Decades of disruption and destruction later, massive portions of northern Manitoba have been effectively sacrificed for hydro mega-projects, to the seemingly exclusive and enduring benefit of urban interests to the south. Which makes it all the more urgent for a northern Indigenous coalition working to prevent such a fate for what’s said to be one of the last great wild places on Earth, the Seal River watershed. A pristine 50,000 square kilometre expanse of tundra, wetlands and forests, the area’s home not only to caribou and polar bears, birds and belugas, but to the people of the Sayisi Dene First Nation. In this episode, host/producer Rick Harp sits with Stephanie Wood—Cultural Editor with The Narwhal—to discuss her latest piece, "The last free river of Manitoba," her look at how the Sayisi Dene and the rest of this unique coalition hope to protect the watershed from industrial development forever. // CREDITS: Episode edited by Stephanie Wood. Our theme is 'nesting' by birocratic.
Voting day is just hours away in the USA, a day featuring a good number of Indigenous candidates at various levels: 111 in all, according to Indian Country Today. But even as some do their best to influence the outcome, others have serious questions about their effect, the kind of questions we got deep into over part one of our discussion. Here in part two, we talk about organizing vs. mobilizing, what some call ‘Voteps’ (and their possible Indigenous equivalents), how US and Canada Indigenous politics compare, economic democracy and more—including tentative efforts at predictions about what this week may bring. Back at the table with host/producer Rick Harp are recovering Democrat Kim TallBear, associate professor in the Faculty of Native Studies at the University of Alberta, as well as special guest Trevor Beaulieu of the US-based podcast, “Champagne Sharks.” // CREDITS: This episode was edited by Stephanie Wood. Our theme is 'nesting' by birocratic.
Election and Empire: with U.S. voting day just around the corner, what will November 3rd bring? Will it be a worsening of the Republican shit-show that is the Trump presidency or will it be a slide over to that other party? You know the one, the party that can’t even commit to a fracking ban during a climate crisis, much less health care for all its citizens in the midst of a pandemic? And yet, though the outcome may not be immediately clear come election night, what arguably won’t change is where non-Settler interests fit into the big picture of American politics. Be they Black, Indigenous, or people of colour, most such voters are not kidding themselves about whether settler colonialism or white supremacy are on the ballot. So what does that mean then for any marginalized population’s participation in the electoral process? How far does it go, and could or should these energies be more productively invested elsewhere? Joining host/producer Rick Harp for the first half of this special, extended look at American politics are Kim TallBear, associate professor in the Faculty of Native Studies at the University of Alberta, as well as lawyer and podcaster Trevor Beaulieu, the driving force behind “Champagne Sharks,” a US-based current events program on race, politics, and pop culture, as seen through the lenses of humour and psychology. // CREDITS: This episode was co-edited by Stephanie Wood and Rick Harp. Our theme is 'nesting' by birocratic.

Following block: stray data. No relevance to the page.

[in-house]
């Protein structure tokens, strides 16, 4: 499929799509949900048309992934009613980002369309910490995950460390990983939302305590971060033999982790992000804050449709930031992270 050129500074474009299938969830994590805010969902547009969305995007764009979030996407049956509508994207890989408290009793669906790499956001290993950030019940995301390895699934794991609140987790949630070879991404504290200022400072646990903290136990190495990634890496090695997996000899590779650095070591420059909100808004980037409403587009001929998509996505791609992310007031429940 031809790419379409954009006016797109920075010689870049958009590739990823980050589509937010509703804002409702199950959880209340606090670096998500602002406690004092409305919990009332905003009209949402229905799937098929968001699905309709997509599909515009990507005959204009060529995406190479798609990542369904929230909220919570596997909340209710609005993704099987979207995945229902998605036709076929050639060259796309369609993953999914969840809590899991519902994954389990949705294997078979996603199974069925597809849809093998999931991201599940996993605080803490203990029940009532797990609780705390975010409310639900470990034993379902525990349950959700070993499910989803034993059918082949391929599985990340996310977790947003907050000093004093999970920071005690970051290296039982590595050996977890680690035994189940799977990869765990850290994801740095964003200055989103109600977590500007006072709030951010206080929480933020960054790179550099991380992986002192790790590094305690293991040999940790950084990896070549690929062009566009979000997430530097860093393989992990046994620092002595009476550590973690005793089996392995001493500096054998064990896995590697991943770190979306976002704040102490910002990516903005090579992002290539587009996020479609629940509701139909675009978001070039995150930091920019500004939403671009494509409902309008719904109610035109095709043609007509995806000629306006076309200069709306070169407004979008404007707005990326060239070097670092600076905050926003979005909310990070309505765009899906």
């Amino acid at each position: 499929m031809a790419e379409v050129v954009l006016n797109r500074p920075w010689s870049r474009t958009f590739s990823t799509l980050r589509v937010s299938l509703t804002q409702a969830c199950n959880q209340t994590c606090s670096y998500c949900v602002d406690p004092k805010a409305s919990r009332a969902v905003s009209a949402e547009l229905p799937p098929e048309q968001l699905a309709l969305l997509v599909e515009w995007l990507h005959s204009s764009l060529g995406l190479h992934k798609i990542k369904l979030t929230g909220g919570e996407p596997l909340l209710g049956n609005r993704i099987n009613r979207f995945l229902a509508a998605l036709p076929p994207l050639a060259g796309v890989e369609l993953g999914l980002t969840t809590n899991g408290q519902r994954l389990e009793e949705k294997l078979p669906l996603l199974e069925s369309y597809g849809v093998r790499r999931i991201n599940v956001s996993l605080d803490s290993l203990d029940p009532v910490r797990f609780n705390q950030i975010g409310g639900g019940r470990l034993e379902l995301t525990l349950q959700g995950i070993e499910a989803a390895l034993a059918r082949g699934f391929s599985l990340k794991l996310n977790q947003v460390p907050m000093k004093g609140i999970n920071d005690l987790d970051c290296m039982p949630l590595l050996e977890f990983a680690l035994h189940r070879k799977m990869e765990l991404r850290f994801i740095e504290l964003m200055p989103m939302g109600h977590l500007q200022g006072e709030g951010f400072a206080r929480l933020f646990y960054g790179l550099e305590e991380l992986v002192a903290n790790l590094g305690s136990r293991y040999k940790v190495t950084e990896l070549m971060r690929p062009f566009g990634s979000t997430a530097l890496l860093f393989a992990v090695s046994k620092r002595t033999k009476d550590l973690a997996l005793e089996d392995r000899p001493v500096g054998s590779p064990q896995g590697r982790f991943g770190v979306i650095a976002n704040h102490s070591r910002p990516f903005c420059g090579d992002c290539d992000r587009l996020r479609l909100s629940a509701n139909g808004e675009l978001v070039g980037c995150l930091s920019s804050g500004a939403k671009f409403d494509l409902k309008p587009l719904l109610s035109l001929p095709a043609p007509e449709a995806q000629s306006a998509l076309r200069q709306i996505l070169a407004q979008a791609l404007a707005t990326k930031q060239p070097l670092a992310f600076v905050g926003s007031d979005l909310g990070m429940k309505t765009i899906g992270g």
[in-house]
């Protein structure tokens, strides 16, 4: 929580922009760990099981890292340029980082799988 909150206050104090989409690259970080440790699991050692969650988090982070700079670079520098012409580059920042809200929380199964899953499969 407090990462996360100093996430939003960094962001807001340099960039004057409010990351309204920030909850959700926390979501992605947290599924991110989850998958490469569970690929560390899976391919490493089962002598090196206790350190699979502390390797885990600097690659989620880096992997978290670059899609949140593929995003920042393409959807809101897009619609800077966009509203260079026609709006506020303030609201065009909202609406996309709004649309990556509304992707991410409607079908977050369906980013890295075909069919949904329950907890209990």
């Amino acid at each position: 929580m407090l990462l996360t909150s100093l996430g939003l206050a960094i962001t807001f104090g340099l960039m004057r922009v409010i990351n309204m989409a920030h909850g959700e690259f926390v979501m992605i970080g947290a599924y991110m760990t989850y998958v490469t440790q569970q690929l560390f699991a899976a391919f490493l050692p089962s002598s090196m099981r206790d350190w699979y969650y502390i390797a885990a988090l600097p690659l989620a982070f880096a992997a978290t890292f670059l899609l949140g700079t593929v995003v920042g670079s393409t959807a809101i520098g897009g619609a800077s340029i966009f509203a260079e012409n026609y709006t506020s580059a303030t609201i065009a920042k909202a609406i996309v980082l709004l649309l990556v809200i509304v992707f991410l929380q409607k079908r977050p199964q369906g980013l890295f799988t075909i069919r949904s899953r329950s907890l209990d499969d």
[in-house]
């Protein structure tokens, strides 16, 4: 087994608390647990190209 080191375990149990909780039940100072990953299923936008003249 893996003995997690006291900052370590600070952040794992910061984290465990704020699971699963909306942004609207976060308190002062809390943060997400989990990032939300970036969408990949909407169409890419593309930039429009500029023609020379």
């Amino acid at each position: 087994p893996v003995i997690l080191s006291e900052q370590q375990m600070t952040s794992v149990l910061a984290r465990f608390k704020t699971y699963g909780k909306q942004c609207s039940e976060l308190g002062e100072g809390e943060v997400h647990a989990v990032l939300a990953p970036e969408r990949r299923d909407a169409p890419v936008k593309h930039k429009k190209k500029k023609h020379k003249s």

1 hr 26 min
Back to the border: part two of our extended look at a court case that should be getting more attention, but continues to fly under the radar of major Canadian media. At issue: the cross-border hunting rights of the Sinixt people, a people whose territory long pre-dates Canada, the U.S. and the man-made, imposed divide between them. A case in which Canada’s core argument rests on its claim that the Sinixt people are 'extinct.' But the Sinixt say reports of their demise are greatly exaggerated. Back at the roundtable with host/producer Rick Harp are Kim TallBear, associate professor in the Faculty of Native Studies at the University of Alberta, and Candis Callison, Associate Professor in the Institute for Critical Indigenous Studies and the Graduate School of Journalism at UBC. // CREDITS: This episode was edited by Stephanie Wood and Rick Harp. SFX: rattle by sandyrb; hawk cry by reidedo. Our theme is 'nesting' by birocratic.
Beyond borders: It’s the shot that continues to be heard across time and states. And it was roughly 10 years ago that an un-licensed Sinixt hunter named Rick Desautel took down an elk in what’s now called British Columbia, thus landing himself in provincial court. Thing is, he lives in what’s now called Washington state, south of a dividing line that does precisely that to ancestral Sinixt territory. In this episode—the first of a two-part discussion on this notable case (one seemingly under-covered in Canada)—host/producer Rick Harp is joined by Kim TallBear, associate professor in the Faculty of Native Studies at the University of Alberta as well as Candis Callison, Associate Professor in the Institute for Critical Indigenous Studies and the Graduate School of Journalism at UBC, as our show re-visits a fight for rights which precede the imposed border between the US and Canada. // CREDITS: This episode was edited by Stephanie Wood and Rick Harp. Our theme is 'nesting' by birocratic.